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* Top Engineering Schools *

Careers in Aerospace Engineering: Aerospace Engineering Salary, Satisfaction, Unemployment, Aerospace Engineering Salary Trend
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8,112 surveys match
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From Surveys Matching: Nuclear Engineering Naval Engineering Mechanical Engineering Industrial Operations Engineering Engineering Department Electrical Engineering Computer Science Computer Engineering Civil Engineering Chemical Engineering Automotive Engineering Aerospace Engineering

#University #Svys
Rating
1
Webb Institute  
15
31.5 31.5
2
Harvey Mudd College  
37
31.4 31.4
3
Dartmouth College  
12
31.0 31.0
4
Bradley University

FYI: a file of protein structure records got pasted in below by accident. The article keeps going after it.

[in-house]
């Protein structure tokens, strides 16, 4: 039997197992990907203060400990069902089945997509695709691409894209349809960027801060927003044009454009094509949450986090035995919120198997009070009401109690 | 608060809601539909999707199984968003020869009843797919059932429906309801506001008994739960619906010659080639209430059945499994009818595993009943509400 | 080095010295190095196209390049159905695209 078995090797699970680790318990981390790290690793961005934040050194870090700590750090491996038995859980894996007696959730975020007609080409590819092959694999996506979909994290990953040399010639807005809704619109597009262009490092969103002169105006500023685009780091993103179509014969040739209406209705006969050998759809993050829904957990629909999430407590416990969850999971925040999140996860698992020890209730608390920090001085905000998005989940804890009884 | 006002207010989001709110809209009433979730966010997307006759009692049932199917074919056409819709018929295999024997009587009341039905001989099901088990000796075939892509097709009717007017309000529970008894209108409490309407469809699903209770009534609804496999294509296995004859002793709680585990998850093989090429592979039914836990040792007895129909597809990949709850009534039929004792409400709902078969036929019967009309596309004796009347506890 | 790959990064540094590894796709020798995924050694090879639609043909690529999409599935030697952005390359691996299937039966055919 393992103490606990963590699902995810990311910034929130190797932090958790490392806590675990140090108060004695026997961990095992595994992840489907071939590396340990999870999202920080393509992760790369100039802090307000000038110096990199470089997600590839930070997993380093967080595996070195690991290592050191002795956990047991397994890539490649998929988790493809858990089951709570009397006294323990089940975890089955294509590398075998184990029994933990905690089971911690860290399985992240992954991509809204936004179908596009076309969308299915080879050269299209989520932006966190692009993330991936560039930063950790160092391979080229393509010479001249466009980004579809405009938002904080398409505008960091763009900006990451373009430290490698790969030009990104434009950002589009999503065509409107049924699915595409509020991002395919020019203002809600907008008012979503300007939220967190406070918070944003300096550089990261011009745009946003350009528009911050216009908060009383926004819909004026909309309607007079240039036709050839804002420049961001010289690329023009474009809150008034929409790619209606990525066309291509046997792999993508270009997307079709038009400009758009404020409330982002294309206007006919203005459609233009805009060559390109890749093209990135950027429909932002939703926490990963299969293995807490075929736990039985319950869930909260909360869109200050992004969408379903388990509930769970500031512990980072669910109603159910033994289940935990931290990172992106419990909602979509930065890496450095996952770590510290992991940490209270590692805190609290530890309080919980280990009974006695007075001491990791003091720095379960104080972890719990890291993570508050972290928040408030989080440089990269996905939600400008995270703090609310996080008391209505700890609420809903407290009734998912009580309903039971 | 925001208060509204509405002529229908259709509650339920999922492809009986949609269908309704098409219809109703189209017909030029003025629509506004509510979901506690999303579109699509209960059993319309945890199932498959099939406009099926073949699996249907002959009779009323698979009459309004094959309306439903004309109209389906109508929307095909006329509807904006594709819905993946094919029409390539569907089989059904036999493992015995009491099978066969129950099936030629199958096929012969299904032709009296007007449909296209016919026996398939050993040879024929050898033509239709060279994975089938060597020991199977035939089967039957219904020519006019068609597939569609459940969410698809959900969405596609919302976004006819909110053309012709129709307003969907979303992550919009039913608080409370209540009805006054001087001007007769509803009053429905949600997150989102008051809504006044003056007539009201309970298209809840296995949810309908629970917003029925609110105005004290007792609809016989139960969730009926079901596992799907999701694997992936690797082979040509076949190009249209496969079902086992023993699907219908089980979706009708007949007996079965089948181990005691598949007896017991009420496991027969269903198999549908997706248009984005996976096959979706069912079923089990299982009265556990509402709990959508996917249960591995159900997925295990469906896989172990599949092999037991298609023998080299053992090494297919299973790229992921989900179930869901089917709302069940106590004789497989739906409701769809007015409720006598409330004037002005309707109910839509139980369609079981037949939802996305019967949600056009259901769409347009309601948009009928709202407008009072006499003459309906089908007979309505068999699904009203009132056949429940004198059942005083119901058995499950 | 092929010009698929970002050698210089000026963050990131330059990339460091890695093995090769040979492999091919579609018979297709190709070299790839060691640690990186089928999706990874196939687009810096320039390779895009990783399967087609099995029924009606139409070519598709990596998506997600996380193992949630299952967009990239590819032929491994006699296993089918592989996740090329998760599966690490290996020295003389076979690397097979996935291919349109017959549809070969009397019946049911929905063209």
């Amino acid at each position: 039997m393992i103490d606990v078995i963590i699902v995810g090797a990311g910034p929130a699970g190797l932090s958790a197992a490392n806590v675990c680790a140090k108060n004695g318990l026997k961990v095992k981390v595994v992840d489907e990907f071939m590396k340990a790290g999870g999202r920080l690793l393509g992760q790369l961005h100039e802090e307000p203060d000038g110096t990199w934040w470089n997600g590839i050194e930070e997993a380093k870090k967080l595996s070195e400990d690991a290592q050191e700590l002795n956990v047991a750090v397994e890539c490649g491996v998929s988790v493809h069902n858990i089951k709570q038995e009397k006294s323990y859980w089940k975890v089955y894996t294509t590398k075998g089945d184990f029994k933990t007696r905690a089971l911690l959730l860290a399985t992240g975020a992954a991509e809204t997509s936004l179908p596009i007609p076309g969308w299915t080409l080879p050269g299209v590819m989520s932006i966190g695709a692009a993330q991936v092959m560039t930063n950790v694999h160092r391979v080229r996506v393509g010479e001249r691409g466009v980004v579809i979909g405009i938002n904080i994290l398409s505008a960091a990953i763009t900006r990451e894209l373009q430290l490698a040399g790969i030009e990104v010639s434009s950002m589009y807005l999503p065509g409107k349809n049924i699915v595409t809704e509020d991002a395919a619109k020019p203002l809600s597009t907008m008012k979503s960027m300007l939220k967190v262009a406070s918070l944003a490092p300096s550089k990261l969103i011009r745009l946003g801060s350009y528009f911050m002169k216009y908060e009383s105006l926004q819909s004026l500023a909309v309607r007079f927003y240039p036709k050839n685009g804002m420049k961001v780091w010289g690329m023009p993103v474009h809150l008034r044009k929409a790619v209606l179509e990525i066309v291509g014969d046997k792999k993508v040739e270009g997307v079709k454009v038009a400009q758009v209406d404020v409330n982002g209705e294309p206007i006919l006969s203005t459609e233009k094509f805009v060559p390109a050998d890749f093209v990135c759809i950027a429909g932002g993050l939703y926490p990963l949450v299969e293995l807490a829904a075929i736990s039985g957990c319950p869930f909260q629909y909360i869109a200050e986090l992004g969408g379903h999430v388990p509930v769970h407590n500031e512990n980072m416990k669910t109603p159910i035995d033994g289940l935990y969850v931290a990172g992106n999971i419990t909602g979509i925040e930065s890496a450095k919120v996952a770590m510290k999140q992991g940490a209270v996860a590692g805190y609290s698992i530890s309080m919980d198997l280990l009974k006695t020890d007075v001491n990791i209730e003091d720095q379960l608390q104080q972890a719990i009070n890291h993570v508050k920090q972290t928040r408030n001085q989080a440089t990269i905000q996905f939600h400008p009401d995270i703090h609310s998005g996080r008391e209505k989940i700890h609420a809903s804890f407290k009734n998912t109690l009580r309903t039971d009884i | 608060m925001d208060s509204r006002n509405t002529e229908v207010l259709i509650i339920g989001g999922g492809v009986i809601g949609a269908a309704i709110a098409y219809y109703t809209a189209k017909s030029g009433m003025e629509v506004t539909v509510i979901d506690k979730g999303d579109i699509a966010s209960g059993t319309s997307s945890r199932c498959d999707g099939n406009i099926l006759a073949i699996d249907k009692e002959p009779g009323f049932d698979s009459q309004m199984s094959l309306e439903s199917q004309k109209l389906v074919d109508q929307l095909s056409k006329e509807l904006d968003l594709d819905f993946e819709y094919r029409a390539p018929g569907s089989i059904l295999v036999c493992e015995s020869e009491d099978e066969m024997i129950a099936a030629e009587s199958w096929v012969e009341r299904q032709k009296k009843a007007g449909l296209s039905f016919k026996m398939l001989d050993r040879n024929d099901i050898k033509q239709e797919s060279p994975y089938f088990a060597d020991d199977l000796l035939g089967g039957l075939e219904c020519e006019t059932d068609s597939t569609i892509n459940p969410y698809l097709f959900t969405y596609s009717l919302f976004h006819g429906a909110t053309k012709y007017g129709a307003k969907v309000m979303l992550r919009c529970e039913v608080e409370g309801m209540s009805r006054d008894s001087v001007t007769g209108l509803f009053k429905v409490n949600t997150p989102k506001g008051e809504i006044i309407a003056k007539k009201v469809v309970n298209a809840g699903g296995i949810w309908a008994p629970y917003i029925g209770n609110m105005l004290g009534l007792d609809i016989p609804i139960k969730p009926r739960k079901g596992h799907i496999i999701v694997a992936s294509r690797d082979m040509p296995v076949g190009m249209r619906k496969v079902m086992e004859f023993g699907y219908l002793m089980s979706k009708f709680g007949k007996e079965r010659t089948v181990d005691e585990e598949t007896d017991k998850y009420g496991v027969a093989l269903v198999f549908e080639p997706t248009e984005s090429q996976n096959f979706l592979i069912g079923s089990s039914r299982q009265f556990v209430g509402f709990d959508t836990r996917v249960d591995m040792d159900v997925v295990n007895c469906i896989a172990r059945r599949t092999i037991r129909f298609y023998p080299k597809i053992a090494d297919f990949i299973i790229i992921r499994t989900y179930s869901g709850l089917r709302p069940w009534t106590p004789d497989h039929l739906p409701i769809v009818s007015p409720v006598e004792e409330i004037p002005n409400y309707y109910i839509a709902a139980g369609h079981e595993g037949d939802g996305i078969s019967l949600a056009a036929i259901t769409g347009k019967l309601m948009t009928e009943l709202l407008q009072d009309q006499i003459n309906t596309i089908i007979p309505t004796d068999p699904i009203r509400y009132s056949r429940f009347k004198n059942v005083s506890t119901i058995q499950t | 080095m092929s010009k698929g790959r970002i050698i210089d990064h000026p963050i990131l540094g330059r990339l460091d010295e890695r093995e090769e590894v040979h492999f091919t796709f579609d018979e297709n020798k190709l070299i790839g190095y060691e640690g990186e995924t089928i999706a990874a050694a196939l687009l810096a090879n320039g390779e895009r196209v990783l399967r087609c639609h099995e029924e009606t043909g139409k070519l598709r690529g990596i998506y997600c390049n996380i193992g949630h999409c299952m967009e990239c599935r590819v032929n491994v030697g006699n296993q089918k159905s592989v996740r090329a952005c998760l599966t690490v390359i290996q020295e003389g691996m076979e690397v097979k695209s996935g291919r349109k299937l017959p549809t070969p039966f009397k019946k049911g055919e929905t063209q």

11
30.0 30.0
5
United States Air Force Academy  
20
29.9 29.9
6
Brigham Young University Provo  
15
29.7 29.7
7
Mississippi State University  
37
29.6 29.6
8
Cornell University  
60
29.4 29.4
9
Villanova University  
23
29.3 29.3
10
Lehigh University  
40
29.3 29.3
11
Lafayette College  
14
29.3 29.3
12
Purdue University   
72
29.2 29.2
13
Bellevue University  
10
29.2 29.2
14
University of California Irvine  
38
29.0 29.0
15
Tufts University  
12
28.8 28.8
16
Massachusetts Institute of Technology  
70
28.7 28.7
17
Bucknell University  
26
28.6 28.6
18
The University of Texas Austin  
33
28.6 28.6
19
The University of Alabama  
16
28.6 28.6
20
University of Alabama Huntsville  
15
28.6 28.6
21
Duke University  
17
28.5 28.5
22
California State Polytechnic University Pomona  
23
28.5 28.5
23
Miami University Oxford  
11
28.5 28.5
24
University of Idaho  
14
28.5 28.5
25
Texas Tech University  
28
28.5 28.5
26
University of Washington Seattle Campus  
29
28.5 28.5
27
Cedarville University  
12
28.5 28.5
28
University of Notre Dame  
14
28.5 28.5
29
Rice University  
30
28.4 28.4
30
University of Missouri Columbia  
10
28.3 28.3
31